If Q1 was any indication, the housing market is experiencing a great start to the new year, as the Mortgage Bankers Association (MBA) has forecast that purchase originations are on track to grow 16.4% to a new record of $1.67 trillion.
After last year's record $3.83 trillion in mortgage originations, MBA forecasts volume to fall 14% this year to $3.28 trillion, which would still be the third-highest total ever. Mortgage rates are expected to continue rising to around 3.7%, contributing to a further slowdown in refinance demand. Refinance originations are expected to fall by 33% to $1.62 trillion.
"The housing market is incredibly strong this year, with robust housing demand in nearly every part of the country, driven by the improving economy, households seeking more indoor and outdoor space, millennials reaching their prime homebuying years, and still low mortgage rates," said Mike Fratantoni, Chief Economist and Senior Vice President for Research and Industry Technology. "A lack of supply is the biggest hurdle to an even larger increase in home sales. The widening imbalance of supply and demand is driving up home-price growth and eroding affordability—especially for entry-level buyers."
In February, the MBA raised its estimate of annual real GDP growth in 2021 from 3.7% in January to 5.9% in February. According to Fratantoni, the American Rescue Plan and vaccine rollout will continue to provide a lift to the economy, households, and businesses through the summer. He expects economic growth to jump to 6.5% this year, a vast improvement from the pandemic-induced contraction of 2.4% in 2020.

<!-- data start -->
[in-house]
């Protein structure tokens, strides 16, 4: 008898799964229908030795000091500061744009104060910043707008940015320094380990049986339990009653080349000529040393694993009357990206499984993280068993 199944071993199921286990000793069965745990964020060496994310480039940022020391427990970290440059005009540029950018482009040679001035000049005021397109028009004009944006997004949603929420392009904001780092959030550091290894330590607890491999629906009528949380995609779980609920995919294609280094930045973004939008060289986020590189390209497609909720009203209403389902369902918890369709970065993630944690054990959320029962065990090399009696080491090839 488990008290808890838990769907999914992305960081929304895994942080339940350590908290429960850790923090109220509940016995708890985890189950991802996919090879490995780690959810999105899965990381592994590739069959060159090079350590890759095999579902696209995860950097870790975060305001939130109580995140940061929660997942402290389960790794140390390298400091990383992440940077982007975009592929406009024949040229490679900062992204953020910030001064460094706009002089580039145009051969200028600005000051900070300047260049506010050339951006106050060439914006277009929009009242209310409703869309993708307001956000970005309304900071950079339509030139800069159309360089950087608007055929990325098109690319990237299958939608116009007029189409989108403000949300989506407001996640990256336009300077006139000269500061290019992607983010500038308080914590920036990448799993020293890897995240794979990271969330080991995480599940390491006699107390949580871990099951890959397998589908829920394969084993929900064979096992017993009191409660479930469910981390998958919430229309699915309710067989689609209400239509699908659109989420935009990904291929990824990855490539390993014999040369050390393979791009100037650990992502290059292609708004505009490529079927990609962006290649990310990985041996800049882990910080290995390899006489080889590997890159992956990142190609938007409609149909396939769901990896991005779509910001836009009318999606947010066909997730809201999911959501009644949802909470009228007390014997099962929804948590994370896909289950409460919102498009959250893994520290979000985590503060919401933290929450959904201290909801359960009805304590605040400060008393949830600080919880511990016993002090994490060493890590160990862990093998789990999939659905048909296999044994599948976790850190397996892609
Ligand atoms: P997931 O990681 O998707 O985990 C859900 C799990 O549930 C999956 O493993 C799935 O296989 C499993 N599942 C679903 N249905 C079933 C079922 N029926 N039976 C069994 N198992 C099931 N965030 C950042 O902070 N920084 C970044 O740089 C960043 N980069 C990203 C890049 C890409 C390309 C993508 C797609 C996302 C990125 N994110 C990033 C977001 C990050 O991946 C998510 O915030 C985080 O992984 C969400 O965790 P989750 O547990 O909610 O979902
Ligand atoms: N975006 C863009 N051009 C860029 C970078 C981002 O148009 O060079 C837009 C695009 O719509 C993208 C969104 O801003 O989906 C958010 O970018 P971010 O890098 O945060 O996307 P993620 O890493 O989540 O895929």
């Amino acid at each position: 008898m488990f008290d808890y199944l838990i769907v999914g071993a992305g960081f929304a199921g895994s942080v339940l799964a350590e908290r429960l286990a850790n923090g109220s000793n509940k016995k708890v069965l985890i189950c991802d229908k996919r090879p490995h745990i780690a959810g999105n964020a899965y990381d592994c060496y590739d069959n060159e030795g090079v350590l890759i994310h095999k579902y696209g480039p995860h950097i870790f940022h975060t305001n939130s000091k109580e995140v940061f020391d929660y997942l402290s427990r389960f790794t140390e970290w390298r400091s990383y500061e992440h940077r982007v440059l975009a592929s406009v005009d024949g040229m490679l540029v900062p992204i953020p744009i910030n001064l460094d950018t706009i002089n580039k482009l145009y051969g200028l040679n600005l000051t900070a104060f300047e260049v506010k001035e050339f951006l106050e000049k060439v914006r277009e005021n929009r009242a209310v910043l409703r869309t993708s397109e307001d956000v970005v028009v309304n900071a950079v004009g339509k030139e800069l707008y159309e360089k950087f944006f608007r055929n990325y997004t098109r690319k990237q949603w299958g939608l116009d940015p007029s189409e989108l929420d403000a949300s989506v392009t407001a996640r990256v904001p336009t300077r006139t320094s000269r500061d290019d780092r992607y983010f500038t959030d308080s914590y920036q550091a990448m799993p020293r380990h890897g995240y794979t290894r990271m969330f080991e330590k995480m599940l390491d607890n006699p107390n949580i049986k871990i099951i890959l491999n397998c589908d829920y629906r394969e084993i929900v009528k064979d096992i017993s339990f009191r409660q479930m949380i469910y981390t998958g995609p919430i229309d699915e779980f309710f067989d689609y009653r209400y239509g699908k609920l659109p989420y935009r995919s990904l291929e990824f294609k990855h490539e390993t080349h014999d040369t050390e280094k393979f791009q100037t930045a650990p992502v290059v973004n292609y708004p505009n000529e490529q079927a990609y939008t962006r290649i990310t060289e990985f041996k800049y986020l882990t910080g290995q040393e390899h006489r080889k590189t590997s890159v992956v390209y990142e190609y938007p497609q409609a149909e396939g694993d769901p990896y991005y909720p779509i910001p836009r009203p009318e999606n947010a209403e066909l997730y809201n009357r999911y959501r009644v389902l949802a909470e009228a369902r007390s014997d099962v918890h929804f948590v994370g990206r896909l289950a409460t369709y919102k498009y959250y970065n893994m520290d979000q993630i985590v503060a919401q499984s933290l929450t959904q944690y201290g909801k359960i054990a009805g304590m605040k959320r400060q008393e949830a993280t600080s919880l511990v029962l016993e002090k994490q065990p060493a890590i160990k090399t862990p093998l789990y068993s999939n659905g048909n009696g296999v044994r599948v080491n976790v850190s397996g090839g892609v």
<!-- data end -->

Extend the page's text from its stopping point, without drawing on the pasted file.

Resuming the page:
“With a widely distributed vaccine reaching more of the country, we anticipate that many consumers will unleash pent-up demand fueled by the cash they have been saving over the past year,” said Fratantoni. “This is especially so in the service sector of the economy, which has been most severely impacted by the limited or even absence of in-person transactions."
Another step in the right direction is last week’s report of unemployment insurance claims, which for the week ending April 17, the advance figure for seasonally adjusted initial claims was at 547,000, a decrease of 39,000 from the previous week, marking the lowest level for initial claims since March 14, 2020 when claims were at 256,000.
"The economy will continue to recover, with rapid job growth, particularly in the hardest-hit, service sectors of the economy," said Fratantoni. "The job growth is certainly positive, but this environment sets the stage for higher mortgage rates and faster inflation. However, if housing inventory levels improve and help to keep affordability in check, home sales should remain strong into 2022."